Lots of great art exhibitions open across the country this week. Here are our recommendations. (And remember to visit our Exhibition Finder for worthwhile shows that are already open.)
Oftentimes, images spur more images. The new exhibition at Forest City Gallery, “Live From Pattern Hut,” which opens on February 27 at 7 p.m., is one such example: it’s a collaborative show featuring work by Anthea Black and Thea Yabut that was sparked by an image of Louise Bourgeois drawing in her studio. For a sense of reassurance, drop by DNA Artspace on February 28 at 2 p.m., where Jenna Faye Powell’s crayon drawings will be presented in an exhibition titled “I’m okay.” Also opening at DNA Artspace on February 28 at 2 p.m., Parker Branch—a collaborative project that’s part curatorial, part studio practice—has a kind of survey show. On February 26 at 7 p.m., as part of the University of Western Ontario‘s Art Now! Speakers’ Series, Canadian Art‘s associate editor David Balzer speaks about his most recent book, Curationism: How Curating Took Over the Art World and Everything Else.
Montreal sees an exhaustingly full week, in large part due to Nuit Blanche, which runs throughout the night on February 28. In addition to Nuit Blanche, several exhibitions are opening across the city. Work by Inuit women artists comes into focus at the Canadian Guild of Crafts with an exhibition and related programming that start on February 26. Gast Bouschet and Nadine Hilbert open a multi-channel video installation at the Darling Foundry on February 26 at 5 p.m. At Galerie Nicolas Robert, Andréanne Godin’s ethereal landscapes open on February 28 at 3 p.m. Geneviève Cadieux opens another exhibition at Galerie René Blouin on February 28. Chloé Desjardins and Simone Rochon use collage and sculpture to look at order and detail in a new exhibition, “Orderly Objects/Unbuilt Spaces,” at FOFA Gallery that opens on March 2. Lived history takes centre stage in a new group exhibition, “Pass It On,” which opens at Galerie D’Este on February 28 at 2 p.m.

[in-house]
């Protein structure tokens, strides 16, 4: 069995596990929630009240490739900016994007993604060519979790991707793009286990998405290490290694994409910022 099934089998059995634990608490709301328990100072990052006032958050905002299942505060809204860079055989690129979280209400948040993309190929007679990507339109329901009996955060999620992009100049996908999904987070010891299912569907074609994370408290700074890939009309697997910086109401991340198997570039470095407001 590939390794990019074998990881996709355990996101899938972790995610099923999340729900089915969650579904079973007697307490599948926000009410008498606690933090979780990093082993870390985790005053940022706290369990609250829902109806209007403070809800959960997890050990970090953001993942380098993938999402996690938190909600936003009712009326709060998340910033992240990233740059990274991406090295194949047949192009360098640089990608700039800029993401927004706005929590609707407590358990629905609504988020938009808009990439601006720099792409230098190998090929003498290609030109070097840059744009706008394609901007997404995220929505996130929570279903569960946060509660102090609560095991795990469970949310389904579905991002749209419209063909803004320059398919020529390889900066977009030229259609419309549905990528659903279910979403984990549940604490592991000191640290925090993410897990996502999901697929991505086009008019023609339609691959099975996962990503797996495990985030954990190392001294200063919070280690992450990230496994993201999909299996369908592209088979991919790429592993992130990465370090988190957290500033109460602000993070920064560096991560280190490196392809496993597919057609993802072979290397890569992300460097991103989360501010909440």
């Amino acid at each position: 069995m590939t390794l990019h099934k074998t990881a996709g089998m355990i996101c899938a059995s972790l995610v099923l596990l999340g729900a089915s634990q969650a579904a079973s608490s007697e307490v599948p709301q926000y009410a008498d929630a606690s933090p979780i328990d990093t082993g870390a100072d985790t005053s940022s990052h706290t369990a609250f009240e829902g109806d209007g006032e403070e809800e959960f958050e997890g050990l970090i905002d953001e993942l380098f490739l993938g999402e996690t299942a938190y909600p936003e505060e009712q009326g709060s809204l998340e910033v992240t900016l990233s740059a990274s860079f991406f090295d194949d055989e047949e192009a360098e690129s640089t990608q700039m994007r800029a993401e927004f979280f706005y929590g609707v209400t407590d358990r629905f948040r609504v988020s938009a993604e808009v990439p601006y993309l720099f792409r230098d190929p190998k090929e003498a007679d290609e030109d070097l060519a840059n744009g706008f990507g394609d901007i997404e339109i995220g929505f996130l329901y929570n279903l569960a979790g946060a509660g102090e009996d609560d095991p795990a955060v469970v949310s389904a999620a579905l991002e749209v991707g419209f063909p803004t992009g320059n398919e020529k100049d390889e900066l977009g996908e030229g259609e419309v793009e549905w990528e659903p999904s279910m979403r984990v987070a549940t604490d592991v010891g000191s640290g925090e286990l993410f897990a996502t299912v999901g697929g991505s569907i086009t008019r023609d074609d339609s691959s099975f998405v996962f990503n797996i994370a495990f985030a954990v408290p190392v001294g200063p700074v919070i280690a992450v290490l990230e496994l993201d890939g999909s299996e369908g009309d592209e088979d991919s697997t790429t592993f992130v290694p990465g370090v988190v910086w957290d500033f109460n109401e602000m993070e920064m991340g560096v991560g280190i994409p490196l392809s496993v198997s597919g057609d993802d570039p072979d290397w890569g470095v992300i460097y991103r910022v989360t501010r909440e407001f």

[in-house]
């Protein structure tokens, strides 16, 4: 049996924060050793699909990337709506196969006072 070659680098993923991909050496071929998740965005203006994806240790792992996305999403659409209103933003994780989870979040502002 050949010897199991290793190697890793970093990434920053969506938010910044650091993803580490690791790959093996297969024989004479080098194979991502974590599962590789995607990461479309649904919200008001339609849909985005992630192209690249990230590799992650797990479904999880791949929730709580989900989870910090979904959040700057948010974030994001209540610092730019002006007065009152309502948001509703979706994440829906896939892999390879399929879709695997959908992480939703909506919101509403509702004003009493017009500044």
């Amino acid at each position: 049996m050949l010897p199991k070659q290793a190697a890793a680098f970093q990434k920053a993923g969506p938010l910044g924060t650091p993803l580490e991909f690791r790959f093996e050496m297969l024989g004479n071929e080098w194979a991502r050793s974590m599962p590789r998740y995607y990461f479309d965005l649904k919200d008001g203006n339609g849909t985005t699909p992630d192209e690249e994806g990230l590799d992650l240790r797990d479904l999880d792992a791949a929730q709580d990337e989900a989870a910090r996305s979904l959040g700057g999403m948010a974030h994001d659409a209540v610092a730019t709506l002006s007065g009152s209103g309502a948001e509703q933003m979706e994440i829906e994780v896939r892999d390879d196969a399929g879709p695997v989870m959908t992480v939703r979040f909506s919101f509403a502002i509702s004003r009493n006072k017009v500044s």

Anne Troake, who will be heading to Venice this summer as a part of Newfoundland and Labrador’s collateral exhibition at the Biennale, opens her film projection at the Grenfell Campus Art Gallery on February 26. The piece, OutsideIn, offers a stereoscopic look at organic materials like earth, wood and water alongside the human body.
Two exhibitions open at the Art Gallery of Mississauga: Erika DeFreitas’s “The Work of Mourning” depicts loss through textile and performance work, while TALWST’s small-scale dioramas reenact overlooked events from contemporary culture in “Minimized Histories: Marginalization and Unrest.” Both begin with a reception on February 26 at 6 p.m.
Robert Burley’s “The Disappearance of Darkness” manages to make a terrifically mundane subject—film-manufacturing facilities and industrial darkrooms—into a heartbreaking series of photographs that depict the demise of these businesses. It manages to imbue an unlikely sense of nostalgia—the times they are a-changin’. Circulated by the Ryerson Image Centre, it opens at the Art Gallery of Hamilton on February 28.